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Article Information

Accepted for Publication: September 8, 2022.

Published: October 21, 2022. doi:10.1001/jamanetworkopen.2022.38563

Open Access: This is an open access article distributed under the terms of the CC-BY License. © 2022 Weiss J et al. JAMA Network Open.

Corresponding Author: Jasmine Weiss, MD, MHS, Division of General Pediatrics and Adolescent Medicine, University of North Carolina School of Medicine, 231 MacNider Hall, Campus Box #7225, Chapel Hill, NC 27599 (jasmine_weiss@med.unc.edu).

Author Contributions: Dr Weiss had full access to all of the data in the study and takes responsibility for the integrity of the data and the accuracy of the data analysis.

Concept and design: Weiss, Keene, Balasuriya, Latimore, Genao.

Acquisition, analysis, or interpretation of data: Weiss, Holaday, Keene, Akingbesote, Sharifi, Latimore.

Drafting of the manuscript: Weiss, Akingbesote, Balasuriya, Latimore.

Critical revision of the manuscript for important intellectual content: Weiss, Holaday, Keene, Balasuriya, Sharifi, Latimore, Genao.

Statistical analysis: Weiss, Balasuriya.

Obtained funding: Weiss.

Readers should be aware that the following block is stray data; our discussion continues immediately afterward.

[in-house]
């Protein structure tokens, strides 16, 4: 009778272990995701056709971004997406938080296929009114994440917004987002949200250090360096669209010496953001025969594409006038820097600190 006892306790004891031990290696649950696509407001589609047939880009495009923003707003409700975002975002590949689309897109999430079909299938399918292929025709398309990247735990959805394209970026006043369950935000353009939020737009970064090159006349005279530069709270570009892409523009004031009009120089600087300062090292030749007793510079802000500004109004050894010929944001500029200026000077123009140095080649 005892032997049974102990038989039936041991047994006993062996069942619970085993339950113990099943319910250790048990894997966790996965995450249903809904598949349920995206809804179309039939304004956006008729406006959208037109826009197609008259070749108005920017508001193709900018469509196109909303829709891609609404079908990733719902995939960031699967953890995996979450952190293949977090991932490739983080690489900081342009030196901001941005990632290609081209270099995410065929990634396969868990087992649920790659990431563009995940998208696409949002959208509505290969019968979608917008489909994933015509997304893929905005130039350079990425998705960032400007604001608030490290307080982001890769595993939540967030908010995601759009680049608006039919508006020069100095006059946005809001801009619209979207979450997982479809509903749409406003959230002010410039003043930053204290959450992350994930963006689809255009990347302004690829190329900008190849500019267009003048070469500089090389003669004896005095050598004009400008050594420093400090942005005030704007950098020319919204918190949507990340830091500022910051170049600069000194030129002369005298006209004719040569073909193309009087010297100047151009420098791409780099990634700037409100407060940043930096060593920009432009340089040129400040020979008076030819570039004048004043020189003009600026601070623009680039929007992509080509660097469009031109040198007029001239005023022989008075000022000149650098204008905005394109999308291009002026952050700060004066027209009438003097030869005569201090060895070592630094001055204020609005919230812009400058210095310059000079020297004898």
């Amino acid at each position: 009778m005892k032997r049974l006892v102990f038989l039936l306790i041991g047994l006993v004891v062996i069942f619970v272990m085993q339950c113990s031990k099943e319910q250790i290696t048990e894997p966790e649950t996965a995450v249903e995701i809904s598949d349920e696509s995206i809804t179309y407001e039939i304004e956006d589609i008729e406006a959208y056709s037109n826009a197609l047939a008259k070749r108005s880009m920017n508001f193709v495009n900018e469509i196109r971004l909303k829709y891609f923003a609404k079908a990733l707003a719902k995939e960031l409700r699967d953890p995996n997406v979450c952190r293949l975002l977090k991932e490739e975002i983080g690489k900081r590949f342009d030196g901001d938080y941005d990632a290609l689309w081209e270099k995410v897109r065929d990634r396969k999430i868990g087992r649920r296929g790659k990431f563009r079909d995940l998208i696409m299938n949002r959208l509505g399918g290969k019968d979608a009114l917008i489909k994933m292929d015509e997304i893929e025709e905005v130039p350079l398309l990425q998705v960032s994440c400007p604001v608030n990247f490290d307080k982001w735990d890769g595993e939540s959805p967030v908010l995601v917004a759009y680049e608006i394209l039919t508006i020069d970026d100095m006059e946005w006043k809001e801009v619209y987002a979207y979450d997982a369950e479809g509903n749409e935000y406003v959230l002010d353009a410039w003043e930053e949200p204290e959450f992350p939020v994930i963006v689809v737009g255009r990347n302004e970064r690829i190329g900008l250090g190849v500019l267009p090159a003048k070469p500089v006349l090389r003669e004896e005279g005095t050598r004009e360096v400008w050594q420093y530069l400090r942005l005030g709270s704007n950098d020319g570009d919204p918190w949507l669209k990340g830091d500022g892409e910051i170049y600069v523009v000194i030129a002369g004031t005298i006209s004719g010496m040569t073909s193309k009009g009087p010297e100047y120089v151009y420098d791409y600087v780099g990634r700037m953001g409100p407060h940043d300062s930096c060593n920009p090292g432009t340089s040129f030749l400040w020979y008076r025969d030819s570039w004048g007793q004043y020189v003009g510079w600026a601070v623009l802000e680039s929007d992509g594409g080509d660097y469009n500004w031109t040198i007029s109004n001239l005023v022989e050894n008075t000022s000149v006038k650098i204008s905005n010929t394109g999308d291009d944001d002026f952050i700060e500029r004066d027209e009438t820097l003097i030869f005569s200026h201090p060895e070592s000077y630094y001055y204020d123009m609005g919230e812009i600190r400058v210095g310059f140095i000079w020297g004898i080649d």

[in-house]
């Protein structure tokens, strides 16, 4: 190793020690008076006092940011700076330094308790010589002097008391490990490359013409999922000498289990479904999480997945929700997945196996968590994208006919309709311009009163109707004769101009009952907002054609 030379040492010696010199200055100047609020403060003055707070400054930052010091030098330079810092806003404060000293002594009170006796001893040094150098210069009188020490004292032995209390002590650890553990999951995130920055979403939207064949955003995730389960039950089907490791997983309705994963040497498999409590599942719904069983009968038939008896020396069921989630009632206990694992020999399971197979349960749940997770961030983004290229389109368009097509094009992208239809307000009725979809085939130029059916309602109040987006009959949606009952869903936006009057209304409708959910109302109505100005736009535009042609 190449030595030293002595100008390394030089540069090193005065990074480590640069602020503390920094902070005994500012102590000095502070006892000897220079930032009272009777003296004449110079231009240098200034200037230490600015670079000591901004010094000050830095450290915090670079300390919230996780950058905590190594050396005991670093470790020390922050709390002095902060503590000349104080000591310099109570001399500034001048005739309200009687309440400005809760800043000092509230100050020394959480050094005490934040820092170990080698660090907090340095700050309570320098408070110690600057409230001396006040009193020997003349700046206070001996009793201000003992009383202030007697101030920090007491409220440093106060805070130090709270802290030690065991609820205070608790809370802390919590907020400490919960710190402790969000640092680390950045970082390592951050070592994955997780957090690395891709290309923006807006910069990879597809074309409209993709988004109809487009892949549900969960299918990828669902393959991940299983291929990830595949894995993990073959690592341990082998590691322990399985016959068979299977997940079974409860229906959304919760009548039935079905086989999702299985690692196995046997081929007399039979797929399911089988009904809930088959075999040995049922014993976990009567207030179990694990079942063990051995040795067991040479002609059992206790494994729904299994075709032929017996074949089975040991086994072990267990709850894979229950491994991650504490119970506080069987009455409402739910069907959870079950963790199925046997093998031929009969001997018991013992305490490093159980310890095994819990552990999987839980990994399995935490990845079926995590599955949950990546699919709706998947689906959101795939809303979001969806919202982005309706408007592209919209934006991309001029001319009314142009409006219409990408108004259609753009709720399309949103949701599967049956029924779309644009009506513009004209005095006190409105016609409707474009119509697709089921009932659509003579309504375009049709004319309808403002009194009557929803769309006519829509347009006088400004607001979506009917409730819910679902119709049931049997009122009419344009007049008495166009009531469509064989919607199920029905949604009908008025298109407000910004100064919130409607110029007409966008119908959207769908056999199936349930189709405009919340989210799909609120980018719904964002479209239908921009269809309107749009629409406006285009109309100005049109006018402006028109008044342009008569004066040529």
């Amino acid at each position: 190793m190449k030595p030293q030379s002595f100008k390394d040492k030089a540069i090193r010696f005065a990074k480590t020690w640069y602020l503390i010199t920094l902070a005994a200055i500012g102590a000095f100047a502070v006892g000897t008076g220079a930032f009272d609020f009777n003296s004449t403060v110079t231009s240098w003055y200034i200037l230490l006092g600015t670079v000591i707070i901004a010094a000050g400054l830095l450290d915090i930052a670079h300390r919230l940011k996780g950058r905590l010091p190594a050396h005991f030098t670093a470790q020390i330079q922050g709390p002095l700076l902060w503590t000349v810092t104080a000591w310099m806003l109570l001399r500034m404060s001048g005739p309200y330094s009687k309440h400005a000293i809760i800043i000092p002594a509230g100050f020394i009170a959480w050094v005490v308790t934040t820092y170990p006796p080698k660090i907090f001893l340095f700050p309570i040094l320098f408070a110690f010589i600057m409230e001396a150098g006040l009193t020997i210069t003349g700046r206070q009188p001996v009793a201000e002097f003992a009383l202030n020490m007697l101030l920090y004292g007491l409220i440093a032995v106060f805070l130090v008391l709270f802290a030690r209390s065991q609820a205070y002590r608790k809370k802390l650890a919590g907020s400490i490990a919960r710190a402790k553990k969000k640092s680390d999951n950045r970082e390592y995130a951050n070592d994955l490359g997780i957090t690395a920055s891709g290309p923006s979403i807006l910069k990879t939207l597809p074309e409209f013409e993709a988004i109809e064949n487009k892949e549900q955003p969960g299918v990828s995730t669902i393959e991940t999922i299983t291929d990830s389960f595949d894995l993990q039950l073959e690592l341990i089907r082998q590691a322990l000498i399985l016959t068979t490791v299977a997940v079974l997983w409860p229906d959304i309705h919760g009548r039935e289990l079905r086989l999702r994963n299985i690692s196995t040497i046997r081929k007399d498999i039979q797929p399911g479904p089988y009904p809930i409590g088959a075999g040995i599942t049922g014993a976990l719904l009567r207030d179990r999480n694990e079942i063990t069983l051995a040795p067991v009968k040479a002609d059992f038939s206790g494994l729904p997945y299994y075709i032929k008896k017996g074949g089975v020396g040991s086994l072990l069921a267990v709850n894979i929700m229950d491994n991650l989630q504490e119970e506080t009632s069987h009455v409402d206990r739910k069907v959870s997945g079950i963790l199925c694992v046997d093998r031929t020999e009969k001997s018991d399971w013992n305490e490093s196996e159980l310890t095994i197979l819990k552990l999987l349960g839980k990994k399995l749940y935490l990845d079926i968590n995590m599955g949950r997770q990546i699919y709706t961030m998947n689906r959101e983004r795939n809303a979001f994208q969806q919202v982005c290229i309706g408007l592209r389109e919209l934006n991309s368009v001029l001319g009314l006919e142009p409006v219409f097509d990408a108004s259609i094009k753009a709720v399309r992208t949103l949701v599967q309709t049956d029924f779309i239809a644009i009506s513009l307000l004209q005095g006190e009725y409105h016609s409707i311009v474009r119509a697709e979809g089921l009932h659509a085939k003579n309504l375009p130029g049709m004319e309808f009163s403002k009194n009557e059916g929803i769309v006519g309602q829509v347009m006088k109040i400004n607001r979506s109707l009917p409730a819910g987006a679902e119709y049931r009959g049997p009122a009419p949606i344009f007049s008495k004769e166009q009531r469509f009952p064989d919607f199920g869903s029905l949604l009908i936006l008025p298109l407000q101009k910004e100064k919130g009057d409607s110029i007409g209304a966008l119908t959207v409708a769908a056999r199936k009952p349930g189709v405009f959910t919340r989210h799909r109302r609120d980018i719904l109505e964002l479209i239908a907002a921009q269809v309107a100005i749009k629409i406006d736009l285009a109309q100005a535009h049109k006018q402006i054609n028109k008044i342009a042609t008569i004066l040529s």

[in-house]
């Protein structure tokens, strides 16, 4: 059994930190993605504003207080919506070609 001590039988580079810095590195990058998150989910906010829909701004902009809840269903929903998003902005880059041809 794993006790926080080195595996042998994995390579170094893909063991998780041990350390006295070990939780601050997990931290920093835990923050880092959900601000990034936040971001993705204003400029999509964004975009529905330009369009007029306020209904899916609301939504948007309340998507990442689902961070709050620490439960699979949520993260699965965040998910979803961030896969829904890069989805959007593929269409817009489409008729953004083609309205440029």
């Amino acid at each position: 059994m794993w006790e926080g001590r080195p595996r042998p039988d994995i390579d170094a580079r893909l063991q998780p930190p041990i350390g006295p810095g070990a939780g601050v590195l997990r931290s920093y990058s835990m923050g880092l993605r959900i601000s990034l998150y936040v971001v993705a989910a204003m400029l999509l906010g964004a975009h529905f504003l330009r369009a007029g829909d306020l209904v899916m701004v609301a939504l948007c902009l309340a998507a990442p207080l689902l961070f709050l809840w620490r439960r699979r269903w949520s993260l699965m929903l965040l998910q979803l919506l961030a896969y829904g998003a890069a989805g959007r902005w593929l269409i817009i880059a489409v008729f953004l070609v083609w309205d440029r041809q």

Administrative, technical, or material support: Weiss, Akingbesote.

Supervision: Keene, Sharifi, Genao.

Conflict of Interest Disclosures: Dr Weiss reported being the founder of iDream Enterprise LLC, a social enterprise to promote health care workforce diversity; and founder of Let’s Diversifi PBLLC, a social enterprise outside the submitted work. No other disclosures were reported.

Funding/Support: This manuscript was supported by the Yale National Clinician Scholars Program and by Clinical and Translational Science Awards (CTSA) Grant Number TL1 TR001864 from the National Center for Advancing Translational Science (NCATS), a component of the National Institutes of Health (NIH). This funding supported Dr Weiss, Dr Holaday and Dr Balasuriya during this study. Dr Holaday currently receives research support through the National Institutes of Aging of the National Institutes of Health (NIH T32AG066598). Dr Balasuriya received support from the US Department of Veterans Affairs (VA) Office of Academic Affiliations through the VA/National Clinician Scholars Program and Yale University at the time of the study.

Role of the Funder/Sponsor: The funders had no role in the design and conduct of the study; collection, management, analysis, and interpretation of the data; preparation, review, or approval of the manuscript; and decision to submit the manuscript for publication.

Disclaimer: The contents are solely the responsibility of the authors and do not necessarily represent the official view of the NIH. The contents do not represent the views of the US Department of Veterans Affairs or the United States Government.

Additional Contributions: Special thanks to Michelle Salazar, MD, MHS, Yale School of Medicine, for helping to pilot our interview guide. Dr Salazar was not compensated for her contributions.